Despite calls for standardisation, there seems as many different types of cloud computing as one’s imagination might allow. Some of these might eventually merge, but if not, what might that mean for VAR or service provider looking into the clouds for future revenue?
David Bradshaw, EMEA applications and solutions research manager for IDC, said a cloud opportunities fall into two groups: people providing software to set up a cloud or people such as WebEx or MessageLabs using the cloud as a software delivery model.
“There are different problems for these two groups. For the people who are providing apps, the main problem is that it isn’t their problem but their customers’ problem. So that’s about providing standards around the way you move things around,” he said.
Although in principle the customer can easily switch providers, transferring one set of data from one vendor to another and moving your business processes configured in the original vendor’s software can be tricky. Bradshaw’s view is that vendors should work out “terms of disengagement” for customers.
“That would be a process that you go through that ensures that you can make those transfers,” he said. “Customers ask, ‘if I don’t like it, am I going to be dependent on it because I have switched off my own infrastructure?’. It is a knotty problem, more about data semantics, and it is not completely soluble.”
Unstandardised cloud services may define and work with a customer’s data in new or different ways, unintentionally ‘locking them in’ to a specific provider or software set-up.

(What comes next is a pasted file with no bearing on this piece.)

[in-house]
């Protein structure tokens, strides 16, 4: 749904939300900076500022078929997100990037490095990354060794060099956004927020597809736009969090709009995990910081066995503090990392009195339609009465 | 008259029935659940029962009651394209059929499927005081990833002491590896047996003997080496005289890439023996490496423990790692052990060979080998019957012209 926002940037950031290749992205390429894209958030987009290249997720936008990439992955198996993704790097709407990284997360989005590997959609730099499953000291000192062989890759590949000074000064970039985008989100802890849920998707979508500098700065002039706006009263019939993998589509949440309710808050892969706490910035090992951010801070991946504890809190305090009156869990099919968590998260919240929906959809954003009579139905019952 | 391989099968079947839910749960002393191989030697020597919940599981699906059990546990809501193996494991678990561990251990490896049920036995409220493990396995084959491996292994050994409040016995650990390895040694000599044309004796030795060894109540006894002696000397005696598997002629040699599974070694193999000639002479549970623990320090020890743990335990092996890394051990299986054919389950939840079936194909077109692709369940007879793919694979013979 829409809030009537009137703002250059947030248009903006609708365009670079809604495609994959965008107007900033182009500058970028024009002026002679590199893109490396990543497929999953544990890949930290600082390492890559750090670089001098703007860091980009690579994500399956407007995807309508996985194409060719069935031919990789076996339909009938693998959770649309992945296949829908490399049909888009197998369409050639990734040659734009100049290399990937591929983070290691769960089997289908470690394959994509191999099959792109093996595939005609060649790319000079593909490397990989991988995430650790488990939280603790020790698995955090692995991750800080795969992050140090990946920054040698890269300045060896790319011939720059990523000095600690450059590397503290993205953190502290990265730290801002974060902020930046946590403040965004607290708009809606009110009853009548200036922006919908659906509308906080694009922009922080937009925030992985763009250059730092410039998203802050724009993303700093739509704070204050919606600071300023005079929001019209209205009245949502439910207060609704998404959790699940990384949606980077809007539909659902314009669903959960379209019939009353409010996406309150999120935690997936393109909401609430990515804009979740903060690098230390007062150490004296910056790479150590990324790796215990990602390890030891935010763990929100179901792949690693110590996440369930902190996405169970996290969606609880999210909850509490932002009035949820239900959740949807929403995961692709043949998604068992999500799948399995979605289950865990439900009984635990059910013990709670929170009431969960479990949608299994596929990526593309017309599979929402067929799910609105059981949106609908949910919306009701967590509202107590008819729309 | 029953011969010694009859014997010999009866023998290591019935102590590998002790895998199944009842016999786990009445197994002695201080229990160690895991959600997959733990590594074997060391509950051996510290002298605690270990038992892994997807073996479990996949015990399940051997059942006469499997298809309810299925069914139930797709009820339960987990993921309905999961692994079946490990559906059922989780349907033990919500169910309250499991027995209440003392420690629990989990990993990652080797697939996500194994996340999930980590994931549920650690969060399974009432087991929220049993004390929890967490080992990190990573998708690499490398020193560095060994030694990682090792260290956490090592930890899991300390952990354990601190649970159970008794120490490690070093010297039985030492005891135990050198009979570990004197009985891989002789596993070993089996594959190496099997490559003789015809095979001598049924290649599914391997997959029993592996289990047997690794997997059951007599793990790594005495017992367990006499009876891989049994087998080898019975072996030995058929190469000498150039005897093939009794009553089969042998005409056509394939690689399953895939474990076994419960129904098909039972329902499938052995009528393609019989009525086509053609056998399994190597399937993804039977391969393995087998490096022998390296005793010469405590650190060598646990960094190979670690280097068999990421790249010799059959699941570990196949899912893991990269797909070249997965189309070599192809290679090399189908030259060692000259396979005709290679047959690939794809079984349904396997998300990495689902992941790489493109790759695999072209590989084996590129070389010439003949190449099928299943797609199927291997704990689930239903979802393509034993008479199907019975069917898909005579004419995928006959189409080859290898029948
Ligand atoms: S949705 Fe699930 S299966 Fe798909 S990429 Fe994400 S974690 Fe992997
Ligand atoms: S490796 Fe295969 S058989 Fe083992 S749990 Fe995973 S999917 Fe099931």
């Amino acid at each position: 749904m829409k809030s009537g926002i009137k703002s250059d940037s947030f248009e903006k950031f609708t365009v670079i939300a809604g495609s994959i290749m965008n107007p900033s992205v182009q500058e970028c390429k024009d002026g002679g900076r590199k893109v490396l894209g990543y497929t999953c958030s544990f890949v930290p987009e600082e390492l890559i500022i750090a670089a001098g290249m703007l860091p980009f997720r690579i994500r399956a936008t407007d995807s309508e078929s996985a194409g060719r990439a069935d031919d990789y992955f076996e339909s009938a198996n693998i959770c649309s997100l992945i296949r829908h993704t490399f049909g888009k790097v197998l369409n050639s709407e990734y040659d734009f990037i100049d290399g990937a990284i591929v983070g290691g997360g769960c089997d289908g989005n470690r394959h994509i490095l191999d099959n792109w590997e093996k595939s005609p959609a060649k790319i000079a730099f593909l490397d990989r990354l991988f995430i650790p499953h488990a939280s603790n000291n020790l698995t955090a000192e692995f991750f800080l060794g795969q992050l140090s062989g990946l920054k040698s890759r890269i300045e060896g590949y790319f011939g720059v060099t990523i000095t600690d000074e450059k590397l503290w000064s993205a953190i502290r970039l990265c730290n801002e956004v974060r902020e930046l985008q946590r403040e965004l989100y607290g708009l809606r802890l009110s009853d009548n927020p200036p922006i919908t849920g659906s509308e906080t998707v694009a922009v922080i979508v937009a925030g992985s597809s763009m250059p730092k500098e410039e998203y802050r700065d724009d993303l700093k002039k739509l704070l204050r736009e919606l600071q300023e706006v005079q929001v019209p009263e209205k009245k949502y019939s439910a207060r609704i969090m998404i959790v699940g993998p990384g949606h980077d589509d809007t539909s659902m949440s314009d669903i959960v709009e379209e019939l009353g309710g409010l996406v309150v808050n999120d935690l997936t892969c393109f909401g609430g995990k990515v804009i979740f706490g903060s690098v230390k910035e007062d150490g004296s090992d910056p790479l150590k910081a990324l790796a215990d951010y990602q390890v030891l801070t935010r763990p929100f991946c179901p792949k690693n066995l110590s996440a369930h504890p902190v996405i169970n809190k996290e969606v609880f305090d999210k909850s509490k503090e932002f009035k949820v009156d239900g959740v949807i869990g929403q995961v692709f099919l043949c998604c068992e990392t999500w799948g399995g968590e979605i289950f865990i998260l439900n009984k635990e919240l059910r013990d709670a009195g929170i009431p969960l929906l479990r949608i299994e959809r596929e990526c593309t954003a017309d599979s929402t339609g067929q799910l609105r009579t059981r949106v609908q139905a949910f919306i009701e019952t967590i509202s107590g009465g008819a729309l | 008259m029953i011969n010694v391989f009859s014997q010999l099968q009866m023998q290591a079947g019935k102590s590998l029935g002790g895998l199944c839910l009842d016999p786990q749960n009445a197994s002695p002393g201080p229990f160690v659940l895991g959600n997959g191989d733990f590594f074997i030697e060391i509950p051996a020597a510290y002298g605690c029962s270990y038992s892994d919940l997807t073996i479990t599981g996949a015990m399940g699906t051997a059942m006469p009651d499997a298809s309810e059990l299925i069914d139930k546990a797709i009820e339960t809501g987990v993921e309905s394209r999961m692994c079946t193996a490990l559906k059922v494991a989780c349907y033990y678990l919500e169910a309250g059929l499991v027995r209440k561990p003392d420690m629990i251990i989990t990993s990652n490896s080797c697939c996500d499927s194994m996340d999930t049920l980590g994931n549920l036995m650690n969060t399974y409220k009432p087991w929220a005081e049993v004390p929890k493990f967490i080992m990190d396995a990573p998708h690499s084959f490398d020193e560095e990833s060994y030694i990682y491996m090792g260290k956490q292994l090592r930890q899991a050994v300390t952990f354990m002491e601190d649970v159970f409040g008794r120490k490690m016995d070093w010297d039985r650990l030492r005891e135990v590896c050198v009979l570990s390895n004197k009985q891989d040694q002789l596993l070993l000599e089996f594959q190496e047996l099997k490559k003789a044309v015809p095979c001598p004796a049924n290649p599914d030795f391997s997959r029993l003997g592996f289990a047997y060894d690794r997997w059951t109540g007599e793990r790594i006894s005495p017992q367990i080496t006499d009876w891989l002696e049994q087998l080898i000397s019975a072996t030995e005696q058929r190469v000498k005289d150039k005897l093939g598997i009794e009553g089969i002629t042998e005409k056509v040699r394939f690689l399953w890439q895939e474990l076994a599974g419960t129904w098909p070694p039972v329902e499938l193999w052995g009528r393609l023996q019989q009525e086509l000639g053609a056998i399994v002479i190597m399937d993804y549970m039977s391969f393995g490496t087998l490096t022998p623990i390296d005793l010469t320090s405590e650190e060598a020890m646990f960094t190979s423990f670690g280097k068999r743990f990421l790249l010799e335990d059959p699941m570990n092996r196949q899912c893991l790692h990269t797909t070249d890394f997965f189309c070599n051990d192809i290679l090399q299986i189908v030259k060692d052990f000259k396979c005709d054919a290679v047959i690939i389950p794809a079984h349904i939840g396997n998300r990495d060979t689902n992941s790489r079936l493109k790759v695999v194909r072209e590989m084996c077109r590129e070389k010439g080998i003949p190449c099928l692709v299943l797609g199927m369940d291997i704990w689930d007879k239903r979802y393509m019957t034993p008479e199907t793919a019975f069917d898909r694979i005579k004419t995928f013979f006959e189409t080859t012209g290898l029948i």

And how do you tell if your customer is dead, for example? It might sound silly, but being able to tell such things is critical for life assurance firms. If a life assurance company has 20 different systems, some of which help the firm tell when to pay out or when to collect more money, getting a mismatch between those systems can result in irate (living) customers or worse.
“On the other side, the principle problem if you are selling a Platform as a Service (PaaS) is that it is almost by definition going to be proprietary. By and large, the non-proprietary ones are all single-tenant. You need platforms that support multiple tenants at the same time,” Bradshaw said.
Vendors can find themselves just as locked in as service providers. However, even SAP has now conceded to the extent that it is re-doing Business ByDesign as multi-tenant. It is likely other players will follow its lead. Users may also use a proprietary platform or a proprietary service on that platform.
“And that’s unavoidable. But the way around is that vendors have to make it as familiar as you possibly can and be clear about where the differences exist,” said Bradshaw. “Then you can have a degree of portability between platforms, which, frankly, is a bit weak at the moment.”
At the other end of the scale, you have people offering raw processing power via the cloud, such as virtual servers. “And they are very, very keen on standards,” Bradshaw said.
Multiple groups have sprung up to work out various cloud standards, but only a handful would survive. They would likely end up defining sets of general ground rules that everybody would try to follow, that take customer needs into account, said Bradshaw.
Keith Gnagey, EMEA managing director at data management provider i365, said standardisation is necessary.
Doing it their own way
“Everyone is doing it their own way; there aren’t any standards. The customer can’t really differentiate. So I think something needs to occur but it will take some time,” Gnagey said.